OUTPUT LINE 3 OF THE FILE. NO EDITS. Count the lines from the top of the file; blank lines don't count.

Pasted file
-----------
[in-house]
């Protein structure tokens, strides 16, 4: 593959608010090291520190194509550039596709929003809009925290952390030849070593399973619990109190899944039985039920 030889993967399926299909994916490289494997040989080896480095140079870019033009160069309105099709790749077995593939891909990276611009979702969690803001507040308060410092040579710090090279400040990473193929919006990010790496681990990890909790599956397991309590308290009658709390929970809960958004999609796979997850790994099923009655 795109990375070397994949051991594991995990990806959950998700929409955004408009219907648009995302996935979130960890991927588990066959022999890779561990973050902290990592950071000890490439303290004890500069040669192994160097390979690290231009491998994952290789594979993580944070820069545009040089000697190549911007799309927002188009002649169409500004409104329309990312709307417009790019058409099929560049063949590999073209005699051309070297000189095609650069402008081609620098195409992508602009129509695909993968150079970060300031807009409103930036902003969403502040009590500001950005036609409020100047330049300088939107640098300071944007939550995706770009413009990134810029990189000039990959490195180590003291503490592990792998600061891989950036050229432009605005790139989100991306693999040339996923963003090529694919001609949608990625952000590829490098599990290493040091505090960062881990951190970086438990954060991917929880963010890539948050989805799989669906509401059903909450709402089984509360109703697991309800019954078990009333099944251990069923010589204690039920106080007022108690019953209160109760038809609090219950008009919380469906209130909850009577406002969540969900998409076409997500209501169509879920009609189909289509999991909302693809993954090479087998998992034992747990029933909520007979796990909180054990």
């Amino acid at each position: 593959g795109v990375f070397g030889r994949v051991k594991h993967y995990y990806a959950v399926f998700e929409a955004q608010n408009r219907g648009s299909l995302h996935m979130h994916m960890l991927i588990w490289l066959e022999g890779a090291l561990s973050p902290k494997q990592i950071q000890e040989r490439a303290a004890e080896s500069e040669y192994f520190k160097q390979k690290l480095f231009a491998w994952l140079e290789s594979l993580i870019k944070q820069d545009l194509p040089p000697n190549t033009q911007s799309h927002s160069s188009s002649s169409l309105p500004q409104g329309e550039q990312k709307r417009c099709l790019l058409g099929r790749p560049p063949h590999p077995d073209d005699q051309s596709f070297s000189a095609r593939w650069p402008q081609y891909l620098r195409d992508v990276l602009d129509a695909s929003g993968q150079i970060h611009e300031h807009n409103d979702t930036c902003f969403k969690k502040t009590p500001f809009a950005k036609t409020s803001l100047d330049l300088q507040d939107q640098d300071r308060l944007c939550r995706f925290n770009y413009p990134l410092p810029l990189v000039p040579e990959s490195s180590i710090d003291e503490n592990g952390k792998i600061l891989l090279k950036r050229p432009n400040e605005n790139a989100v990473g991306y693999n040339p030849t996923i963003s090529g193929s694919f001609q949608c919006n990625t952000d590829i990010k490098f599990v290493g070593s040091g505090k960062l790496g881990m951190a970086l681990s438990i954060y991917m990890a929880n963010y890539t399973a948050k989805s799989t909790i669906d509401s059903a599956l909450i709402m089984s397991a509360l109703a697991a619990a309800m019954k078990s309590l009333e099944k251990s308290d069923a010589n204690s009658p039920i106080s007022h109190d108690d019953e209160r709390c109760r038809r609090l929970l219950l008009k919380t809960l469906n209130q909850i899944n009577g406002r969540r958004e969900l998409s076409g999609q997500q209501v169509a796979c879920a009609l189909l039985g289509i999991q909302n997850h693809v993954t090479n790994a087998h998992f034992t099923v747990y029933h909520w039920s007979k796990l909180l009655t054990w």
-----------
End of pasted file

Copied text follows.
């Amino acid at each position: 593959g795109v990375f070397g030889r994949v051991k594991h993967y995990y990806a959950v399926f998700e929409a955004q608010n408009r219907g648009s299909l995302h996935m979130h994916m960890l991927i588990w490289l066959e022999g890779a090291l561990s973050p902290k494997q990592i950071q000890e040989r490439a303290a004890e080896s500069e040669y192994f520190k160097q390979k690290l480095f231009a491998w994952l140079e290789s594979l993580i870019k944070q820069d545009l194509p040089p000697n190549t033009q911007s799309h927002s160069s188009s002649s169409l309105p500004q409104g329309e550039q990312k709307r417009c099709l790019l058409g099929r790749p560049p063949h590999p077995d073209d005699q051309s596709f070297s000189a095609r593939w650069p402008q081609y891909l620098r195409d992508v990276l602009d129509a695909s929003g993968q150079i970060h611009e300031h807009n409103d979702t930036c902003f969403k969690k502040t009590p500001f809009a950005k036609t409020s803001l100047d330049l300088q507040d939107q640098d300071r308060l944007c939550r995706f925290n770009y413009p990134l410092p810029l990189v000039p040579e990959s490195s180590i710090d003291e503490n592990g952390k792998i600061l891989l090279k950036r050229p432009n400040e605005n790139a989100v990473g991306y693999n040339p030849t996923i963003s090529g193929s694919f001609q949608c919006n990625t952000d590829i990010k490098f599990v290493g070593s040091g505090k960062l790496g881990m951190a970086l681990s438990i954060y991917m990890a929880n963010y890539t399973a948050k989805s799989t909790i669906d509401s059903a599956l909450i709402m089984s397991a509360l109703a697991a619990a309800m019954k078990s309590l009333e099944k251990s308290d069923a010589n204690s009658p039920i106080s007022h109190d108690d019953e209160r709390c109760r038809r609090l929970l219950l008009k919380t809960l469906n209130q909850i899944n009577g406002r969540r958004e969900l998409s076409g999609q997500q209501v169509a796979c879920a009609l189909l039985g289509i999991q909302n997850h693809v993954t090479n790994a087998h998992f034992t099923v747990y029933h909520w039920s007979k796990l909180l009655t054990w």